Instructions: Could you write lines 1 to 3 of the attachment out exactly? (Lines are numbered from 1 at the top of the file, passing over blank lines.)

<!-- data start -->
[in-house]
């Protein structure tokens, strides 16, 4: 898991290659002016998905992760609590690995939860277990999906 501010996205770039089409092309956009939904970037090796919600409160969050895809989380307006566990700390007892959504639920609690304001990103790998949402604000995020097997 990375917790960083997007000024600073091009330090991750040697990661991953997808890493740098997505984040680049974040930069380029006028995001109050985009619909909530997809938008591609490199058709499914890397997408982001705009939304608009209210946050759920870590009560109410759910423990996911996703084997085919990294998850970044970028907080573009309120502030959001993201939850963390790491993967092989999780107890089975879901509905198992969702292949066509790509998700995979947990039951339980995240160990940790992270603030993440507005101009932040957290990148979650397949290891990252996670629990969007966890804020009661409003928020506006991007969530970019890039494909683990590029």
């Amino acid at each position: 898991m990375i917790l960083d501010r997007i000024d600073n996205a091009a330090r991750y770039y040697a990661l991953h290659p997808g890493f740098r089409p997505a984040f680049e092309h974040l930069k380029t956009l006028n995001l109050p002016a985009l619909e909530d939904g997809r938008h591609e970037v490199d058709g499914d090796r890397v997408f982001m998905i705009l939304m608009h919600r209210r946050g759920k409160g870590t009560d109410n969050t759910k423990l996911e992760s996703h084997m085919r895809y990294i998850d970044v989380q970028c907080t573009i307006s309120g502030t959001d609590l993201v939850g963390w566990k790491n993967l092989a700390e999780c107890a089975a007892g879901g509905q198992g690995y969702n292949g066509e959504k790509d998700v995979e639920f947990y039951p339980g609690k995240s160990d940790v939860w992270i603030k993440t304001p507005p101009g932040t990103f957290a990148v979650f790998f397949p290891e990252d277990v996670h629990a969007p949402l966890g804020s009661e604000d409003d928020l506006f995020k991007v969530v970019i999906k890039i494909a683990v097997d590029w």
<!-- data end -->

[in-house]
């Protein structure tokens, strides 16, 4: 898991290659002016998905992760609590690995939860277990999906 501010996205770039089409092309956009939904970037090796919600409160969050895809989380307006566990700390007892959504639920609690304001990103790998949402604000995020097997 990375917790960083997007000024600073091009330090991750040697990661991953997808890493740098997505984040680049974040930069380029006028995001109050985009619909909530997809938008591609490199058709499914890397997408982001705009939304608009209210946050759920870590009560109410759910423990996911996703084997085919990294998850970044970028907080573009309120502030959001993201939850963390790491993967092989999780107890089975879901509905198992969702292949066509790509998700995979947990039951339980995240160990940790992270603030993440507005101009932040957290990148979650397949290891990252996670629990969007966890804020009661409003928020506006991007969530970019890039494909683990590029």
């Amino acid at each position: 898991m990375i917790l960083d501010r997007i000024d600073n996205a091009a330090r991750y770039y040697a990661l991953h290659p997808g890493f740098r089409p997505a984040f680049e092309h974040l930069k380029t956009l006028n995001l109050p002016a985009l619909e909530d939904g997809r938008h591609e970037v490199d058709g499914d090796r890397v997408f982001m998905i705009l939304m608009h919600r209210r946050g759920k409160g870590t009560d109410n969050t759910k423990l996911e992760s996703h084997m085919r895809y990294i998850d970044v989380q970028c907080t573009i307006s309120g502030t959001d609590l993201v939850g963390w566990k790491n993967l092989a700390e999780c107890a089975a007892g879901g509905q198992g690995y969702n292949g066509e959504k790509d998700v995979e639920f947990y039951p339980g609690k995240s160990d940790v939860w992270i603030k993440t304001p507005p101009g932040t990103f957290a990148v979650f790998f397949p290891e990252d277990v996670h629990a969007p949402l966890g804020s009661e604000d409003d928020l506006f995020k991007v969530v970019i999906k890039i494909a683990v097997d590029w």